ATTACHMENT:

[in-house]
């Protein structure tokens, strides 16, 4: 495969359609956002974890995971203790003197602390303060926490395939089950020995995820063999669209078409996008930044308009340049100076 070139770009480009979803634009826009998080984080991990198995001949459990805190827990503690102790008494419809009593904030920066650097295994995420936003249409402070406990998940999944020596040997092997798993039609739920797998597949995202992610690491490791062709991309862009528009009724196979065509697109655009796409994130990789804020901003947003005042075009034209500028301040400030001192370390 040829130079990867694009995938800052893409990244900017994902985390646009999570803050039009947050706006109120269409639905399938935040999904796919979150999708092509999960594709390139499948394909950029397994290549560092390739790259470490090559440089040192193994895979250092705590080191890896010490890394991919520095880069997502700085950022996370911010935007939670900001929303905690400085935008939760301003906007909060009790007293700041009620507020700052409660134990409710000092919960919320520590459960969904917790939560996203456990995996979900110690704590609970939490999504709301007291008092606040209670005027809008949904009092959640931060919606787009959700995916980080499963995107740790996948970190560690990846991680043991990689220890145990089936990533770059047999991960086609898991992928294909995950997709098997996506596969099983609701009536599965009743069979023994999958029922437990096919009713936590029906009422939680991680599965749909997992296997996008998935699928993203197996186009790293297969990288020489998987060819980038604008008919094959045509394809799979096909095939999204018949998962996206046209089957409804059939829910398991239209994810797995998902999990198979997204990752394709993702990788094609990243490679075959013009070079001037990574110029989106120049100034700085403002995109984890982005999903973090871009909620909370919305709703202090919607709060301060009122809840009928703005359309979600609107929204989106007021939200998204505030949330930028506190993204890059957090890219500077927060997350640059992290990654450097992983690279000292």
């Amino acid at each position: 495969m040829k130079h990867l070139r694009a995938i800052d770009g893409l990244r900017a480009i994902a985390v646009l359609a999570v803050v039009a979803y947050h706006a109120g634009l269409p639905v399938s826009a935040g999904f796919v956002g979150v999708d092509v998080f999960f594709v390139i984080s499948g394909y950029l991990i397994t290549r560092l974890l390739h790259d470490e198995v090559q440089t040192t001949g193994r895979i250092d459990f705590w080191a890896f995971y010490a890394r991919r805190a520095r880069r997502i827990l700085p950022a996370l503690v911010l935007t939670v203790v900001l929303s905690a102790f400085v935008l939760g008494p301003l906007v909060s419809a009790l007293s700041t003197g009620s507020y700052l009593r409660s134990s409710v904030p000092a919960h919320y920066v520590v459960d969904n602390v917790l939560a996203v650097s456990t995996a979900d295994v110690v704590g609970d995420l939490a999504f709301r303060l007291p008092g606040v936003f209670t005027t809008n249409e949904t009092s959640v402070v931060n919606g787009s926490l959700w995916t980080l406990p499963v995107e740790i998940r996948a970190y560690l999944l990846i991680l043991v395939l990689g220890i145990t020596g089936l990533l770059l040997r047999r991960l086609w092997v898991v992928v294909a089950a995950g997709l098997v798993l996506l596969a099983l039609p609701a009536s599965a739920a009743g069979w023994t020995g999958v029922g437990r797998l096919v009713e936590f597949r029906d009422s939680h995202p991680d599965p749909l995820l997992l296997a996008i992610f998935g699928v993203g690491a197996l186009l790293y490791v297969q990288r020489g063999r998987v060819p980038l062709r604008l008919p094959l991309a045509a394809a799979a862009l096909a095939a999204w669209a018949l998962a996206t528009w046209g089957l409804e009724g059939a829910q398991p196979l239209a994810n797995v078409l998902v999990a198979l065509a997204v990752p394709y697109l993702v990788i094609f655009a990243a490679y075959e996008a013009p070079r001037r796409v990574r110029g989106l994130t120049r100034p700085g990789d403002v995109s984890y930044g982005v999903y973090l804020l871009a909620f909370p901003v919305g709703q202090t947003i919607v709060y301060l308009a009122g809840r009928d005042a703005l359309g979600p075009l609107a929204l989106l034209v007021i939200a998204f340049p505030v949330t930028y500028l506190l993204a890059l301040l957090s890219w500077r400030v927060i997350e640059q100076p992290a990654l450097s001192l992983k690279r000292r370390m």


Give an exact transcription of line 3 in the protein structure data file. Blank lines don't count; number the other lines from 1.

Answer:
């Amino acid at each position: 495969m040829k130079h990867l070139r694009a995938i800052d770009g893409l990244r900017a480009i994902a985390v646009l359609a999570v803050v039009a979803y947050h706006a109120g634009l269409p639905v399938s826009a935040g999904f796919v956002g979150v999708d092509v998080f999960f594709v390139i984080s499948g394909y950029l991990i397994t290549r560092l974890l390739h790259d470490e198995v090559q440089t040192t001949g193994r895979i250092d459990f705590w080191a890896f995971y010490a890394r991919r805190a520095r880069r997502i827990l700085p950022a996370l503690v911010l935007t939670v203790v900001l929303s905690a102790f400085v935008l939760g008494p301003l906007v909060s419809a009790l007293s700041t003197g009620s507020y700052l009593r409660s134990s409710v904030p000092a919960h919320y920066v520590v459960d969904n602390v917790l939560a996203v650097s456990t995996a979900d295994v110690v704590g609970d995420l939490a999504f709301r303060l007291p008092g606040v936003f209670t005027t809008n249409e949904t009092s959640v402070v931060n919606g787009s926490l959700w995916t980080l406990p499963v995107e740790i998940r996948a970190y560690l999944l990846i991680l043991v395939l990689g220890i145990t020596g089936l990533l770059l040997r047999r991960l086609w092997v898991v992928v294909a089950a995950g997709l098997v798993l996506l596969a099983l039609p609701a009536s599965a739920a009743g069979w023994t020995g999958v029922g437990r797998l096919v009713e936590f597949r029906d009422s939680h995202p991680d599965p749909l995820l997992l296997a996008i992610f998935g699928v993203g690491a197996l186009l790293y490791v297969q990288r020489g063999r998987v060819p980038l062709r604008l008919p094959l991309a045509a394809a799979a862009l096909a095939a999204w669209a018949l998962a996206t528009w046209g089957l409804e009724g059939a829910q398991p196979l239209a994810n797995v078409l998902v999990a198979l065509a997204v990752p394709y697109l993702v990788i094609f655009a990243a490679y075959e996008a013009p070079r001037r796409v990574r110029g989106l994130t120049r100034p700085g990789d403002v995109s984890y930044g982005v999903y973090l804020l871009a909620f909370p901003v919305g709703q202090t947003i919607v709060y301060l308009a009122g809840r009928d005042a703005l359309g979600p075009l609107a929204l989106l034209v007021i939200a998204f340049p505030v949330t930028y500028l506190l993204a890059l301040l957090s890219w500077r400030v927060i997350e640059q100076p992290a990654l450097s001192l992983k690279r000292r370390m």